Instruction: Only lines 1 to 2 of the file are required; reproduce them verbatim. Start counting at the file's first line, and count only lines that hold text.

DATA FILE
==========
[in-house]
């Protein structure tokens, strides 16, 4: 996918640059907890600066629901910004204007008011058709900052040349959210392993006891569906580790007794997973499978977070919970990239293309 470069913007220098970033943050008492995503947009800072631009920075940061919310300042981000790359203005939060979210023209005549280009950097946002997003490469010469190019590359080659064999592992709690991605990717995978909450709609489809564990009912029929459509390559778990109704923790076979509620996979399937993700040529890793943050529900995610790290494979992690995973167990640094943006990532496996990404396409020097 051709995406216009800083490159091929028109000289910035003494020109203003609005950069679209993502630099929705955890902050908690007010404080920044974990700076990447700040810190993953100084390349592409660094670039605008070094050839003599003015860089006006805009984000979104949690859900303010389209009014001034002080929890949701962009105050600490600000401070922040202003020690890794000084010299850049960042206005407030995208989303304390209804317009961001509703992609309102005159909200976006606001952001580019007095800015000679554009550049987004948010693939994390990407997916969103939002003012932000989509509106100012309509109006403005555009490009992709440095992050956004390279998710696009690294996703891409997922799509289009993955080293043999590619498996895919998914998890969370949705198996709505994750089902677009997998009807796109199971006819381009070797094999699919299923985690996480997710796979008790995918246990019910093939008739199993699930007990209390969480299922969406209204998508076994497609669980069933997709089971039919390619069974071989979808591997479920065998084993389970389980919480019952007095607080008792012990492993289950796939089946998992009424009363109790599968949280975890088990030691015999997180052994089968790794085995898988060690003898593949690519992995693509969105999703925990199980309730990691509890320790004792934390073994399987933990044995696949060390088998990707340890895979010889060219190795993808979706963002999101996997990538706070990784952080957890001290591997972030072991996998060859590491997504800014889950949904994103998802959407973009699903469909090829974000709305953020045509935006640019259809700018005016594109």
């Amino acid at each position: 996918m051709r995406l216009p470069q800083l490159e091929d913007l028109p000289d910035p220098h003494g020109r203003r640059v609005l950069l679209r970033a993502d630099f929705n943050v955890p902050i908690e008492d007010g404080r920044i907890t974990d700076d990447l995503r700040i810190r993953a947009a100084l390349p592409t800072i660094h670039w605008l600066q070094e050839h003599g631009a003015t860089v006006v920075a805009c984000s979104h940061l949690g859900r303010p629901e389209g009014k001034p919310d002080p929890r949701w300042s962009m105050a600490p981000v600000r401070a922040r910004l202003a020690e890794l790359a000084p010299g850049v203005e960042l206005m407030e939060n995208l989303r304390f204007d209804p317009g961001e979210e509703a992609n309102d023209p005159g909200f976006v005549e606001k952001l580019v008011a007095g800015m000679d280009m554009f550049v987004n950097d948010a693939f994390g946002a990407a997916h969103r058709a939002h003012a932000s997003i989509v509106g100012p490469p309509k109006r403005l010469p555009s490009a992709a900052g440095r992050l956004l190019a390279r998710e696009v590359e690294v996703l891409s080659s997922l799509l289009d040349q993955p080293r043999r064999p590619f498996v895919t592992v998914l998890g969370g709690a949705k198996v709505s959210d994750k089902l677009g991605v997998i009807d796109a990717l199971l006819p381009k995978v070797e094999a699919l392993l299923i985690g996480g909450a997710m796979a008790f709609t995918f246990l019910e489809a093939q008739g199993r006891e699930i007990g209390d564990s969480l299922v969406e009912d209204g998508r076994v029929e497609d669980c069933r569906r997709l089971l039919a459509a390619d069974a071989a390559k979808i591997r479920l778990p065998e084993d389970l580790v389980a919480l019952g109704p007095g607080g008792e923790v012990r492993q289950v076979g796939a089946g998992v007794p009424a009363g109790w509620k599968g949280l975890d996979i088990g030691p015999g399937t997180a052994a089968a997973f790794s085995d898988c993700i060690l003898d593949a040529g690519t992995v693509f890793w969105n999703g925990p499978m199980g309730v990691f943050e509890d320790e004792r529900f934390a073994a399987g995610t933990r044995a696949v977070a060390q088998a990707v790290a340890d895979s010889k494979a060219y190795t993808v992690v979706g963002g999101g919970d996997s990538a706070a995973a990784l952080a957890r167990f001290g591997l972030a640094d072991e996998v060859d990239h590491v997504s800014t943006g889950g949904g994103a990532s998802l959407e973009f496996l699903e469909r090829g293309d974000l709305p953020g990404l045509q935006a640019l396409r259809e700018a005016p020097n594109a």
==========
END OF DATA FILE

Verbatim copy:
[in-house]
């Protein structure tokens, strides 16, 4: 996918640059907890600066629901910004204007008011058709900052040349959210392993006891569906580790007794997973499978977070919970990239293309 470069913007220098970033943050008492995503947009800072631009920075940061919310300042981000790359203005939060979210023209005549280009950097946002997003490469010469190019590359080659064999592992709690991605990717995978909450709609489809564990009912029929459509390559778990109704923790076979509620996979399937993700040529890793943050529900995610790290494979992690995973167990640094943006990532496996990404396409020097 051709995406216009800083490159091929028109000289910035003494020109203003609005950069679209993502630099929705955890902050908690007010404080920044974990700076990447700040810190993953100084390349592409660094670039605008070094050839003599003015860089006006805009984000979104949690859900303010389209009014001034002080929890949701962009105050600490600000401070922040202003020690890794000084010299850049960042206005407030995208989303304390209804317009961001509703992609309102005159909200976006606001952001580019007095800015000679554009550049987004948010693939994390990407997916969103939002003012932000989509509106100012309509109006403005555009490009992709440095992050956004390279998710696009690294996703891409997922799509289009993955080293043999590619498996895919998914998890969370949705198996709505994750089902677009997998009807796109199971006819381009070797094999699919299923985690996480997710796979008790995918246990019910093939008739199993699930007990209390969480299922969406209204998508076994497609669980069933997709089971039919390619069974071989979808591997479920065998084993389970389980919480019952007095607080008792012990492993289950796939089946998992009424009363109790599968949280975890088990030691015999997180052994089968790794085995898988060690003898593949690519992995693509969105999703925990199980309730990691509890320790004792934390073994399987933990044995696949060390088998990707340890895979010889060219190795993808979706963002999101996997990538706070990784952080957890001290591997972030072991996998060859590491997504800014889950949904994103998802959407973009699903469909090829974000709305953020045509935006640019259809700018005016594109």